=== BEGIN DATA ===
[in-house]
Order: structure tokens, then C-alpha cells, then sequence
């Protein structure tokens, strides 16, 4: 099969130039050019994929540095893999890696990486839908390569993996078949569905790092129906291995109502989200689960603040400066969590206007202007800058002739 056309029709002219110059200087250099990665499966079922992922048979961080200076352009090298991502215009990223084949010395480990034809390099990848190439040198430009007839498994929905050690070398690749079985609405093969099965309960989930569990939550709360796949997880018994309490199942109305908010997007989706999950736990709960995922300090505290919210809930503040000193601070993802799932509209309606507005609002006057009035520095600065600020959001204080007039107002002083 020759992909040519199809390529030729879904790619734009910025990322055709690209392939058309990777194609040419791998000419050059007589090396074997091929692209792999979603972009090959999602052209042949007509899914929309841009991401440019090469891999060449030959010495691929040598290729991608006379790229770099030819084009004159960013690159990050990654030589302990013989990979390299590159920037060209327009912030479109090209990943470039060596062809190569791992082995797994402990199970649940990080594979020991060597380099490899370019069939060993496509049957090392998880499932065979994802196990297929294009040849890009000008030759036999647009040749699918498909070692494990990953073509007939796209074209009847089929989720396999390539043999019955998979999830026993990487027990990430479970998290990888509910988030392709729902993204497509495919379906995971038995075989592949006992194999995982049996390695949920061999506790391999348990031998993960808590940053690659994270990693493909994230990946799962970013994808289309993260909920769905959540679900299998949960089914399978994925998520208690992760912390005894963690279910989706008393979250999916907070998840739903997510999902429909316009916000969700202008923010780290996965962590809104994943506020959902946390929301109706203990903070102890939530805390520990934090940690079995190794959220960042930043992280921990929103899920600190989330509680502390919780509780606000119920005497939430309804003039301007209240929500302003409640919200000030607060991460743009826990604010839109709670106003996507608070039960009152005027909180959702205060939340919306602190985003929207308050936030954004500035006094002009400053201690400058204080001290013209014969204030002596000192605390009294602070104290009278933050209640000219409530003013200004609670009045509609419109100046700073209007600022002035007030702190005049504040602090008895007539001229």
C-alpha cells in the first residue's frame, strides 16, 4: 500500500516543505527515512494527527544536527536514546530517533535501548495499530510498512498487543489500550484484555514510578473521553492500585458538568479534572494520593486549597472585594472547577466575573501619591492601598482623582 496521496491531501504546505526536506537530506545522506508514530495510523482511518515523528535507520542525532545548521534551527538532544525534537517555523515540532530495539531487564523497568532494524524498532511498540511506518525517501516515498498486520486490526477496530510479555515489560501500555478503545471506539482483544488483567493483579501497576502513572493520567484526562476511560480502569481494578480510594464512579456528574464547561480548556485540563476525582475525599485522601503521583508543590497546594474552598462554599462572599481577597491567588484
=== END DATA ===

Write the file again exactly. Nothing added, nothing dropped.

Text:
[in-house]
Order: structure tokens, then C-alpha cells, then sequence
């Protein structure tokens, strides 16, 4: 099969130039050019994929540095893999890696990486839908390569993996078949569905790092129906291995109502989200689960603040400066969590206007202007800058002739 056309029709002219110059200087250099990665499966079922992922048979961080200076352009090298991502215009990223084949010395480990034809390099990848190439040198430009007839498994929905050690070398690749079985609405093969099965309960989930569990939550709360796949997880018994309490199942109305908010997007989706999950736990709960995922300090505290919210809930503040000193601070993802799932509209309606507005609002006057009035520095600065600020959001204080007039107002002083 020759992909040519199809390529030729879904790619734009910025990322055709690209392939058309990777194609040419791998000419050059007589090396074997091929692209792999979603972009090959999602052209042949007509899914929309841009991401440019090469891999060449030959010495691929040598290729991608006379790229770099030819084009004159960013690159990050990654030589302990013989990979390299590159920037060209327009912030479109090209990943470039060596062809190569791992082995797994402990199970649940990080594979020991060597380099490899370019069939060993496509049957090392998880499932065979994802196990297929294009040849890009000008030759036999647009040749699918498909070692494990990953073509007939796209074209009847089929989720396999390539043999019955998979999830026993990487027990990430479970998290990888509910988030392709729902993204497509495919379906995971038995075989592949006992194999995982049996390695949920061999506790391999348990031998993960808590940053690659994270990693493909994230990946799962970013994808289309993260909920769905959540679900299998949960089914399978994925998520208690992760912390005894963690279910989706008393979250999916907070998840739903997510999902429909316009916000969700202008923010780290996965962590809104994943506020959902946390929301109706203990903070102890939530805390520990934090940690079995190794959220960042930043992280921990929103899920600190989330509680502390919780509780606000119920005497939430309804003039301007209240929500302003409640919200000030607060991460743009826990604010839109709670106003996507608070039960009152005027909180959702205060939340919306602190985003929207308050936030954004500035006094002009400053201690400058204080001290013209014969204030002596000192605390009294602070104290009278933050209640000219409530003013200004609670009045509609419109100046700073209007600022002035007030702190005049504040602090008895007539001229």
C-alpha cells in the first residue's frame, strides 16, 4: 500500500516543505527515512494527527544536527536514546530517533535501548495499530510498512498487543489500550484484555514510578473521553492500585458538568479534572494520593486549597472585594472547577466575573501619591492601598482623582 496521496491531501504546505526536506537530506545522506508514530495510523482511518515523528535507520542525532545548521534551527538532544525534537517555523515540532530495539531487564523497568532494524524498532511498540511506518525517501516515498498486520486490526477496530510479555515489560501500555478503545471506539482483544488483567493483579501497576502513572493520567484526562476511560480502569481494578480510594464512579456528574464547561480548556485540563476525582475525599485522601503521583508543590497546594474552598462554599462572599481577597491567588484